# CBSE Class 11 - Mathematics - Limits and Derivatives

**Part-1 - Questions and Answers**

**Q1: Define Calculus.**

Answer: Calculus is that branch of mathematics that mainly deals with the study of change in the value of a function as the points in the domain change.

👉Note: The chapter "Limits and Derivatives" is an introduction to Calculus.

👉Calculus is a Latin word meaning ‘pebble’. Ancient Romans used stones for counting.

**Q2: Who are called pioneers of Calculus (who invented Calculus)?**

Answer: Issac Newton (1642 - 1727) and G. W. Leibnitz(1646 - 1717).

Both of them were invented independently around the 17th century.

**Q3: What is the meaning of 'x tends to a' or x → a?**

Answer: When x tends to a (x → a), x is nearly close to a but never equals to a.

e.g. x → 3 means the value of x maybe 2.99 or 2.999 or 2.999...9 is very close to 3 but not exactly equal to 3. Similarly, x may be 3.01, 3.001, 3.0001... from the right side and gets closer to 3.

**Q4: What do you mean by the left limit of f(x) and right limit of f(x)?**

Answer: Consider a function f(x) = x²

Thus at x = 2, f(2) = 4.

When x is less than 2 but increases and gets closer to 2, f(x) also gets closer to 4.

Thus we say x approaches to 2 from left or f(x) approaches 4.It is called the **left-limit of f(x) **as x → a is l. If f(x) is arbitrarily close to l when x is in the left-deleted neighbourhood of a and close to it.

Symbolically, $\lim_{x\rightarrow a^-} f(x) = l$ or f(a⁻) = l.

Similarly, when x is greater than 2 and is decreasing and getting closer to 2, f(x) also goes closer to 4.

We can say x approaches 2 from the right, f(x) approaches 4 from the above.

It is called the right limit of f(x) as x → a is l. If f(x) is arbitrarily close to l when x is in the right-deleted neighbourhood of a and close to it.

Symbolically, $\lim_{x\rightarrow a^+} f(x) = l$ or f(a⁺) = l.

**Q5: Given function f(x) = x + 5. Find the limit x → 2**

**Is the function continuous?**

Answer: Let us prepare a table when x approaches 2 from left as well as from right.

As the table shows, the value of f(x) at x = 2 is greater than 6.999 and less than 7.001.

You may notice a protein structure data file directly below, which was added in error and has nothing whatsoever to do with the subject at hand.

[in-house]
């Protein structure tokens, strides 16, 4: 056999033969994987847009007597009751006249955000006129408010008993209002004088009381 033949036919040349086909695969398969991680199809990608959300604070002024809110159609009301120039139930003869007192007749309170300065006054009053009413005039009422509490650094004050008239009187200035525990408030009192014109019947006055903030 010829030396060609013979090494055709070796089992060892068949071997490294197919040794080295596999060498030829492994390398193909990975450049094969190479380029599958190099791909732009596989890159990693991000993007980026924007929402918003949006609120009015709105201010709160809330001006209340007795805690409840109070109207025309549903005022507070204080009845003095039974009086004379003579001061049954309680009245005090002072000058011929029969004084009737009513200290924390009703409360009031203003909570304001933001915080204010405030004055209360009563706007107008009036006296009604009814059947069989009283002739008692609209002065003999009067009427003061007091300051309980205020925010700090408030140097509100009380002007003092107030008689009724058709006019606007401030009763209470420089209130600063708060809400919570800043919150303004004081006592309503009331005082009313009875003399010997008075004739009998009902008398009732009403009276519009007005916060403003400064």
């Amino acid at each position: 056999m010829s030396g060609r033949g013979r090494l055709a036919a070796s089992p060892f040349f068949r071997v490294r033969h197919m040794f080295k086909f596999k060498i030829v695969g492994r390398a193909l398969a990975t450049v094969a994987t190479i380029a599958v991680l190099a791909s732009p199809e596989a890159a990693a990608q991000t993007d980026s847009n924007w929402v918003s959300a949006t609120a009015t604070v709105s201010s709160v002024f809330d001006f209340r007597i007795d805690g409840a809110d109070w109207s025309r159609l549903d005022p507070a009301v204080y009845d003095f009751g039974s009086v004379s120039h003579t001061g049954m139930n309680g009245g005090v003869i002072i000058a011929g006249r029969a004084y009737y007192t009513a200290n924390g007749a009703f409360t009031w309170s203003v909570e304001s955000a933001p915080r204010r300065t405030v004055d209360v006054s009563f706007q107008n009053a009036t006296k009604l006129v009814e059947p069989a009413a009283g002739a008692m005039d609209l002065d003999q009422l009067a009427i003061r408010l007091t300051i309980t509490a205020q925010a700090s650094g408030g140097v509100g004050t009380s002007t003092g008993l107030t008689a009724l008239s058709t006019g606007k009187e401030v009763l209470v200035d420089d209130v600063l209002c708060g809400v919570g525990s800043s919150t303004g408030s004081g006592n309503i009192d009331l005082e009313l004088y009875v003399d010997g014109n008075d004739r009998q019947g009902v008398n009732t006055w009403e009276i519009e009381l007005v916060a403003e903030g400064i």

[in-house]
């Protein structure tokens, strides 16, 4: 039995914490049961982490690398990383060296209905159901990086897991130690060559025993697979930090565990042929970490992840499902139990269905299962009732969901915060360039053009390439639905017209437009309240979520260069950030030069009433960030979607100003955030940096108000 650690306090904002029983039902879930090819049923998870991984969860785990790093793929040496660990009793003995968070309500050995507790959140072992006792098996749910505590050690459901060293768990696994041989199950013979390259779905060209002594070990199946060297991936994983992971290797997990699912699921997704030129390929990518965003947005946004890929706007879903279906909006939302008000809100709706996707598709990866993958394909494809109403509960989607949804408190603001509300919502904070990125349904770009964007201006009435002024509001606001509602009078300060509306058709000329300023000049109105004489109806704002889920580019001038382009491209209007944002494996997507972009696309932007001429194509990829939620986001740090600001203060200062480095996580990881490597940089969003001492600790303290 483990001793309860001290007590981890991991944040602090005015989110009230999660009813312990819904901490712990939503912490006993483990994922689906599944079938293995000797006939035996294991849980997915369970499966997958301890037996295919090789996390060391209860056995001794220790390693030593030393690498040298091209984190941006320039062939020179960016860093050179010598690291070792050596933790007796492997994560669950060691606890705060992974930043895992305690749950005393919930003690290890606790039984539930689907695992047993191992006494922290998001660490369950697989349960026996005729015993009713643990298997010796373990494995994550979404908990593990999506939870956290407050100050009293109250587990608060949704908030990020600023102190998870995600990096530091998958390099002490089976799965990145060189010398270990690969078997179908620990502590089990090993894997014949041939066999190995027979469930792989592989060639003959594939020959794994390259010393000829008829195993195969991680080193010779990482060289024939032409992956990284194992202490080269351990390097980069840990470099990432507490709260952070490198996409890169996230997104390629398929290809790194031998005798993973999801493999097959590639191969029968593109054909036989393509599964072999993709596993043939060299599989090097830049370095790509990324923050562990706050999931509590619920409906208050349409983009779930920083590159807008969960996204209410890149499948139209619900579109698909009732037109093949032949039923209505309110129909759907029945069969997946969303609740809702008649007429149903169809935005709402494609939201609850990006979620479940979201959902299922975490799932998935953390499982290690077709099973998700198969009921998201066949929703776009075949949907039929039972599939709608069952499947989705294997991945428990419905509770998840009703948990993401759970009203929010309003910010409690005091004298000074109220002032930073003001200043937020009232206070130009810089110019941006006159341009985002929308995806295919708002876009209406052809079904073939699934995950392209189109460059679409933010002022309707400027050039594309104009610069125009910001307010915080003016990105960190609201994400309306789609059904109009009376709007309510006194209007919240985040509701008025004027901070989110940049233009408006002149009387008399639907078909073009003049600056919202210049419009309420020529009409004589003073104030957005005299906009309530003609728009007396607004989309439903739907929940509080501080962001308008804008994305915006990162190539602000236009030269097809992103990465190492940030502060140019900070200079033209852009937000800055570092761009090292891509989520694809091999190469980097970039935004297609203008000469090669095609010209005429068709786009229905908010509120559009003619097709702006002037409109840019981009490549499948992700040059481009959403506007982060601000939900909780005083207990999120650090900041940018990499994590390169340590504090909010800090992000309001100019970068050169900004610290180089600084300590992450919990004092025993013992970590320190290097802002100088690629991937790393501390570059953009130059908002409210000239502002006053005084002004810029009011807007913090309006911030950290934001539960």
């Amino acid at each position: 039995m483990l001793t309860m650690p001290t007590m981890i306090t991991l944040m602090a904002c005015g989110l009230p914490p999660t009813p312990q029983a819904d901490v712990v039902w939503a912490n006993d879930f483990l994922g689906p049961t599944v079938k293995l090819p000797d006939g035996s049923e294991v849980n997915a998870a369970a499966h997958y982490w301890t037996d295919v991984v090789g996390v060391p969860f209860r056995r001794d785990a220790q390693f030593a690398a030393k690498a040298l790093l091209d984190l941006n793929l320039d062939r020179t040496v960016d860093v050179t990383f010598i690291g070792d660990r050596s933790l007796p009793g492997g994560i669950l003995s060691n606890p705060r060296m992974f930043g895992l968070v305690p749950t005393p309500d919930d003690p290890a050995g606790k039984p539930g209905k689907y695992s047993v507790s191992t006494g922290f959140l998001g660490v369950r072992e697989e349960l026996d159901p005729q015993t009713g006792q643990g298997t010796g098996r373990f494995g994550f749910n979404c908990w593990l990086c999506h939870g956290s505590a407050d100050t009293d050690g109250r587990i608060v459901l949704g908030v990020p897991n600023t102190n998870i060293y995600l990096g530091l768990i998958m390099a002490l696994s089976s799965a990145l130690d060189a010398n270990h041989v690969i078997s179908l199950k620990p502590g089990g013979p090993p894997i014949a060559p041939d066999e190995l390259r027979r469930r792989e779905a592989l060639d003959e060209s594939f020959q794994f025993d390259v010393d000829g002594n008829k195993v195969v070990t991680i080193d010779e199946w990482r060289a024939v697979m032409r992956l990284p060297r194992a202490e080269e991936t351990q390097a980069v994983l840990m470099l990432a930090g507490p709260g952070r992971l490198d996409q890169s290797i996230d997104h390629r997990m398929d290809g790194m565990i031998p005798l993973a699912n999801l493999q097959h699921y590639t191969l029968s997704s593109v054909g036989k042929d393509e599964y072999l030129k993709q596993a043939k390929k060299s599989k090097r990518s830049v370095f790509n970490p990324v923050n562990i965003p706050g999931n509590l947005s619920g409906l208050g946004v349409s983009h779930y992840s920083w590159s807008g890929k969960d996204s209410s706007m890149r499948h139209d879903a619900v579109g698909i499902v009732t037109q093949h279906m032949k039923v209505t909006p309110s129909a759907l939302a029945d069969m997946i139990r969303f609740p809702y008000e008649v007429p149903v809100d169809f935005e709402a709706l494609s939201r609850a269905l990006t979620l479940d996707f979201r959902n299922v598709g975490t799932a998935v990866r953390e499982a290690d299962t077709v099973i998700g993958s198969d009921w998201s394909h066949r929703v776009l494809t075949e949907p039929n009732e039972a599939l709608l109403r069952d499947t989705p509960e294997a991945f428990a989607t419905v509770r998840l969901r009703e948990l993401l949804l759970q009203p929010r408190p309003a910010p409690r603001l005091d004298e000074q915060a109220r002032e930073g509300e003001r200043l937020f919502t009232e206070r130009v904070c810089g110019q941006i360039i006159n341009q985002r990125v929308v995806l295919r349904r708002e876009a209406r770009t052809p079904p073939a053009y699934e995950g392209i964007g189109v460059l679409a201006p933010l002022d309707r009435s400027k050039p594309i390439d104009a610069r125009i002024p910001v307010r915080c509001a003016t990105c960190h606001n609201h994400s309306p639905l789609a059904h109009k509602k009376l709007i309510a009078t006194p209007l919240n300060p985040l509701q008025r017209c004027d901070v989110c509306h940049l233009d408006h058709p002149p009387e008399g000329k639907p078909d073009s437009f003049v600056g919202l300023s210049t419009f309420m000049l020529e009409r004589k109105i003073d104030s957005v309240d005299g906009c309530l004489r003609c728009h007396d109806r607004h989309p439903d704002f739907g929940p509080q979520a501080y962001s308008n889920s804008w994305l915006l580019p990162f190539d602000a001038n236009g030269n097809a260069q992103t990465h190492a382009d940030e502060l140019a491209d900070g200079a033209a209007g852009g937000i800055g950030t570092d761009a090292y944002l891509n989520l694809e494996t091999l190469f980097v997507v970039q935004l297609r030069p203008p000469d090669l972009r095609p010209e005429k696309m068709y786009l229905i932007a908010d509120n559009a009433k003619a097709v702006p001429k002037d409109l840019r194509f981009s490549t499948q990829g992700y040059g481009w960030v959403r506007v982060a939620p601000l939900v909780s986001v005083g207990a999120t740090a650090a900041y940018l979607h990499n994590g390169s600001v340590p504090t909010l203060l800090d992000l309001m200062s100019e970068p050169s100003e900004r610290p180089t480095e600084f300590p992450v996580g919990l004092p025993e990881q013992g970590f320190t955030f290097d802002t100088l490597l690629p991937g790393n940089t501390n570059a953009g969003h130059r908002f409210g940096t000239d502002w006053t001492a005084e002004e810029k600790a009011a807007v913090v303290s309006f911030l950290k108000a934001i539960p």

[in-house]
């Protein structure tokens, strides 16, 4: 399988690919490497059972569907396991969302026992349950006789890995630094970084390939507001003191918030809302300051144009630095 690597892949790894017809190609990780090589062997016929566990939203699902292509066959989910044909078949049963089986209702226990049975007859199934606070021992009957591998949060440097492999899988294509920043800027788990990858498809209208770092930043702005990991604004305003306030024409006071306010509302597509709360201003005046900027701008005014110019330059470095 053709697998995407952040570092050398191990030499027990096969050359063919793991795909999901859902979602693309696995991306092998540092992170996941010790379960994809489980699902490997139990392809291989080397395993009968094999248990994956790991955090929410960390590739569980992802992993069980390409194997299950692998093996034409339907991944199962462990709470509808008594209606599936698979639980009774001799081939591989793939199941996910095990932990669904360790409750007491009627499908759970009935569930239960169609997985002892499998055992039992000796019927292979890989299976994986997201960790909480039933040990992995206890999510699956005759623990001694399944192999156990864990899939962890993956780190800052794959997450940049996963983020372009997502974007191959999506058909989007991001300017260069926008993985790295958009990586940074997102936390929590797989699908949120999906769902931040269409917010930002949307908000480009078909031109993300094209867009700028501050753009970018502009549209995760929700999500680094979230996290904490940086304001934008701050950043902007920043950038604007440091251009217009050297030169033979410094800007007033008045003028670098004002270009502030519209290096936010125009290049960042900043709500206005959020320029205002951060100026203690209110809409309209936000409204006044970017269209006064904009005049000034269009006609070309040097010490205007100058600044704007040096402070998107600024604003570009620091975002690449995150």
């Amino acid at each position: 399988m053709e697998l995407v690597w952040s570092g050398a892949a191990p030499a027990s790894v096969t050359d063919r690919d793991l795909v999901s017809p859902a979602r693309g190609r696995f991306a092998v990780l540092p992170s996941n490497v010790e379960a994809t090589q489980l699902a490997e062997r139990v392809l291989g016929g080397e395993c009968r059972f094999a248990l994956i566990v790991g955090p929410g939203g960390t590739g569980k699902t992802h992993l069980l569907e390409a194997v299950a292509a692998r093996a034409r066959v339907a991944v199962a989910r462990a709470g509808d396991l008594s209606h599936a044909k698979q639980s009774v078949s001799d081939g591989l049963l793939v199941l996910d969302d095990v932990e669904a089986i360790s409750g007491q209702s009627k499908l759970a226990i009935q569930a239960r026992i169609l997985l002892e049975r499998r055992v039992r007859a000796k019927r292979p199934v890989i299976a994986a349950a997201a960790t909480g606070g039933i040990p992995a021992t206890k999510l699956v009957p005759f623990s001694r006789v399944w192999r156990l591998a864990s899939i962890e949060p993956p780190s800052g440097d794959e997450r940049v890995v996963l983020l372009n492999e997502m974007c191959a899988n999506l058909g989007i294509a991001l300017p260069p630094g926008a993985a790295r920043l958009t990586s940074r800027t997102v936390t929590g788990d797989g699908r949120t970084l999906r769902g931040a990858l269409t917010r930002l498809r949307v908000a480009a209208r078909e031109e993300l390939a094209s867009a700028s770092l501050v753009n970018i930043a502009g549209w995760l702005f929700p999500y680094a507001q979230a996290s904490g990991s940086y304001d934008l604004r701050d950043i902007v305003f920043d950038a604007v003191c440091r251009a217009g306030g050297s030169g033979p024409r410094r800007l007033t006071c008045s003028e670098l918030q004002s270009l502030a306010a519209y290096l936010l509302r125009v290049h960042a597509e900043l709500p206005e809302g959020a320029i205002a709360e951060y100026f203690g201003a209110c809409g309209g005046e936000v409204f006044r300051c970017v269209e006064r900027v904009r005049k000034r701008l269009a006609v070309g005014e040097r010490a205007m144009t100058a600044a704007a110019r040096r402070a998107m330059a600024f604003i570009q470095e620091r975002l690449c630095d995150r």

⇒ $\lim_{x\rightarrow 2^-} f(x) = 7$ and $\lim_{x\rightarrow 2^+} f(x) = 7$

Hence $\lim_{x\rightarrow 2} f(x) = 7$

Yes, the function is continuous.

**Q6: Some rational functions give rise to meaningless conditions like $\frac{0}{0}$. How can we handle such conditions?**

Answer: Using limits. It can be solved by cancelling out the factor that is giving 0 by both numerator and denominator

**Q7: Find the limit as x → 0 for $f(x) = \frac{5x + x^2}{x}$**

Answer: At x = 0, f(x) = $\frac{0}{0}$, which is meaningless.

It implies

$f(x) = \left\{\begin{matrix} 5 + x, \text{if } x \neq 0 \\ \text{is undefined if x = 0} \end{matrix}\right.$

Function f(x) is not continuous at x = 0.

$ f(x) = \lim_{x\rightarrow 0} \frac{5x + x^2}{x} $

$ f(x) = \lim_{x\rightarrow 0}\frac{x(5 + x)}{x} $

$ f(x) = \lim_{x\rightarrow 0} 5 + x = 5$

Thus limit as x approaches 0, f(x) is 5.

**Q8: What are three conditions be true then we can say function f is continuous?**

Answer: A function f is said to be continuous at x = a if and only if three conditions are all satisfied:

1. f(a) is defined,

2. $\lim_{x\rightarrow a}$ exists

3. f(a) = $\lim_{x\rightarrow a}f(x)$

**Q9: Are there any conditions for a function where a limit does not exist? Explain with an example.**

Answer: Yes.

Consider f(x) = $\lim_{x\rightarrow 0} (\frac{-1}{x}) $

For x = -0.5, f(x) = 2,

x = -0.1, f(x) = 10,

x = -0.01, f(x) = 100

x = -0.001, f(x) = 1000,

x = 0.5, f(x) = -2

x = 0.1, f(x) = -10,

x = 0.01, f(x) = -100

x = 0.001, f(x) = -1000,

Here LHL **≠** RHL.

The values are not approaching a limit, the limit does not exist.

**Q10: Consider the following function**

**Q11: Can we find limits algebraically (without table computation)?**

SETS (VENN DIAGRAMS)

SETS (Operations of Sets)

SETS (NCERT Ex 1.4 Q1-Q5)

SETS (NCERT Ex 1.4 Q6 - Q8)

SETS (NCERT Ex 1.4 Q9 - Q12)

SETS (NCERT Ex 1.5)

SETS (NCERT Ex 1.6)

Laws of Set Operations

Ch2: Relations and Functions (1 Mark Q & A) Part-1

Ch2: Cartesian Product of Two Sets (Important Points)

Ch2: Relations - Domain, Range and Co-Domain (Solved Problems)

Ch5: Complex Numbers (Part 1) - Solved Problems

Maths Annual Test Paper (2018-19)

Maths Annual Test Paper (2020-21)

Maths Term1 MCQs (2021-22)

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